Americans themselves developed astrong appetite for ginseng only in thepast decade. In 2001, Americans spentabout $170 million on ginseng supplementsand products. Its growth in popularity has come despite the lack of scientificproof that ginseng has medicinalpowers. Last year at Oregon State University, in a study of ginseng’s purported psychological benefits, 83 students participated in a 60-day, placebo-controlled, double-blind, randomized clinical trial. The researchers found that the supplements improved the students’ energy no better than sugar pills.
Other studies, however, suggest that ginseng may have some health benefits.In 2001, the National Institutes ofHealth (NIH), citing a Vancouver study, said that “ginseng does appear to haveantioxidant properties.” Antioxidants are found in a variety of foods, especially fruits and vegetables, and some lab studies suggest they may help prevent certain types of cancer. (Clinical studies have been inconclusive.) The NIH’s National Center for Complementary and Alternative Medicine notes that ginseng “may help the body’s disease-fighting and glandular systems.”
Two years ago, clinical trials conductedin Toronto, Canada, suggestedthat American ginseng can lower bloodsugar in Type II diabetics. VladimirVuksan, the study’s lead investigator, says, “We found that what matters is not only the quantity of ginsenosides, but the ratio of different ginsenosidesthat determines the effect on blood glucose.” Vuksan, a medical doctor at theUniversity of Toronto’s St. Michael’sHospital, cautions that these results areonly preliminary.
James Gordon, a professor of psychiatryand family medicine at GeorgetownUniversity and one of ginseng’s most respected proponents, says ginseng has reduced fatigue and other side effects in his patients going through chemotherapy. “It offers them relief without the agitation caused by other drugs,” he says. He also believes that the root can reduce stress and boost the immune system.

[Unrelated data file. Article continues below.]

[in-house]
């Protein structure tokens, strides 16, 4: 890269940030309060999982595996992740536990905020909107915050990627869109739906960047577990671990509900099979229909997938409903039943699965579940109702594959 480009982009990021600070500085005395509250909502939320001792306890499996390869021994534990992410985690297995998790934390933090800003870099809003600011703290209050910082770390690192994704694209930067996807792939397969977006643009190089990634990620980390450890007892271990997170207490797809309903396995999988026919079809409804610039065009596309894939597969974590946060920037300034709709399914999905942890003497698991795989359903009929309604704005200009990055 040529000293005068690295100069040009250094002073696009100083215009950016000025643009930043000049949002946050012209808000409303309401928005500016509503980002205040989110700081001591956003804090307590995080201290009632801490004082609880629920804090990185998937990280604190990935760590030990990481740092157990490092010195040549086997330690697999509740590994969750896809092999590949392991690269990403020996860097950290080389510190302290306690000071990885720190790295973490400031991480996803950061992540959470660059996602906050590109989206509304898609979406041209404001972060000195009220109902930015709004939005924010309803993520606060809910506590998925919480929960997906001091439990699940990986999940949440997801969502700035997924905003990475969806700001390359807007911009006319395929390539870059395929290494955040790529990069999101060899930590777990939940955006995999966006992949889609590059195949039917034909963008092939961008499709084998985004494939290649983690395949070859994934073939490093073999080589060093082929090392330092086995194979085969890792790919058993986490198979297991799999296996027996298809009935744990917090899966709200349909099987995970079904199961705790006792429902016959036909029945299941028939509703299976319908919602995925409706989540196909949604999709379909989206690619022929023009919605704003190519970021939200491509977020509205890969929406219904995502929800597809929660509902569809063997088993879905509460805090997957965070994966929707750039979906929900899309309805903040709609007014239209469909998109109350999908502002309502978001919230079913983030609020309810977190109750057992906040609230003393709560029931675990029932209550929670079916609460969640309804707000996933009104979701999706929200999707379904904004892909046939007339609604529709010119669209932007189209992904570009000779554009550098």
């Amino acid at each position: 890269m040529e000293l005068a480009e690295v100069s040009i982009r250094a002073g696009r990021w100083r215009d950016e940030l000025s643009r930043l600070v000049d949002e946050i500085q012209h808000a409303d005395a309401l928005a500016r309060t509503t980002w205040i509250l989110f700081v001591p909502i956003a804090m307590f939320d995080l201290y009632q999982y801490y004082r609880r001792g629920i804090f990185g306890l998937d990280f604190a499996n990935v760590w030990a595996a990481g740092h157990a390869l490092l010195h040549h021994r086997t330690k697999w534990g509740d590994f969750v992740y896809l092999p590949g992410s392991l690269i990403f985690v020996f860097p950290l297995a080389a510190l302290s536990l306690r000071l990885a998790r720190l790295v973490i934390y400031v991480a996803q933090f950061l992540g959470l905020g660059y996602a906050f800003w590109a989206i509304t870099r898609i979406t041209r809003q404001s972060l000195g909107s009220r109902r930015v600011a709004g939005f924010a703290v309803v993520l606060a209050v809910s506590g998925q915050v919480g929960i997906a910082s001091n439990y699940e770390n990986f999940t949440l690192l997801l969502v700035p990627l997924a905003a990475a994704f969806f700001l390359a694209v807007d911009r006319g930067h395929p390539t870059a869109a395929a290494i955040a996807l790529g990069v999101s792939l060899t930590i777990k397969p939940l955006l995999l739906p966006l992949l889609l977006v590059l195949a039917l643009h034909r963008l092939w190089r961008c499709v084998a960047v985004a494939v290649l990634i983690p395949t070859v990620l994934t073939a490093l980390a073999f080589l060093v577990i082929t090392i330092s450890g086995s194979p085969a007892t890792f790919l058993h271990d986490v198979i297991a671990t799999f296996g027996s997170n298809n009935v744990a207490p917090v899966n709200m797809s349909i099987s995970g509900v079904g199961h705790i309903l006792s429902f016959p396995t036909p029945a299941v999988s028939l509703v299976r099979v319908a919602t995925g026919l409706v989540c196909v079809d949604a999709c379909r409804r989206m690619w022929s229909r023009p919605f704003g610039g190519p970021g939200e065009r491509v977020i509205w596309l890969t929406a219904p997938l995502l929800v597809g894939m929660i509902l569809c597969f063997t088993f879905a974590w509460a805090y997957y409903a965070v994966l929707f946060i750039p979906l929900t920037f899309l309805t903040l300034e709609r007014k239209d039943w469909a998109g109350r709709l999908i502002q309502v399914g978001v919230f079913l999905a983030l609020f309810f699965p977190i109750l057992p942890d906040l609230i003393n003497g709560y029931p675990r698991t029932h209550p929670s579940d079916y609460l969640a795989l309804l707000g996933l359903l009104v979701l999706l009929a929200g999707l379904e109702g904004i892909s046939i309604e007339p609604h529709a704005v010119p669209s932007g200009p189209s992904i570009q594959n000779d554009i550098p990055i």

“I tell cancer patients they should consult a qualified herbalist,” says Gordon. But he warns against over-the-counter ginseng supplements. One recent study by ConsumerLab.com, an independent organization that tests herbal and nutritional supplements, found that only 9 of 22 international ginseng supplements met its criteria forquality and purity; some even contained dangerous amounts of lead and other heavy metals. “The quality and reliability of ginseng supplements is a major problem,” says Gordon, who chairs the White House Commissionon Complementary and Alternative Medicine Policy. “We’re interested in making sure that what’s in the bottle is on the bottle.”
In the United States, ginseng is second only to gingko as the most popular herbal supplement. It has made its way into a number of products, from teas and chewing gum to tinctures, snackchips and “smart” drinks, which are nutrient-enriched drinks marketed tocounter stress. Health claims for ginseng also vary widely—and arouse suspicion from regulators and consumer advocators. Wyeth Consumer Healthcare, one of the largest producers of health care products in the world, claims that its Centrum Herbals Ginseng supplement “helps maintain stamina and energy levels and may enhance physical performance.” Marketers of Ginsana, the most popular ginseng supplement, boast that the product will “enhance physical endurance” and “improves oxygen utilization.” Other claims include increasing sexual potency, reducing problems associated with menopause and even improving memory.
“What is most striking about ginseng is the amount of misinformation in ads and on packages,” says nutritionist David Schardt at the Center for Science in the Public Interest (CSPI). “Panax ginseng, the most commonly available type, does not boost energy levels, mood, ormemory and doesn’t reduce stress.”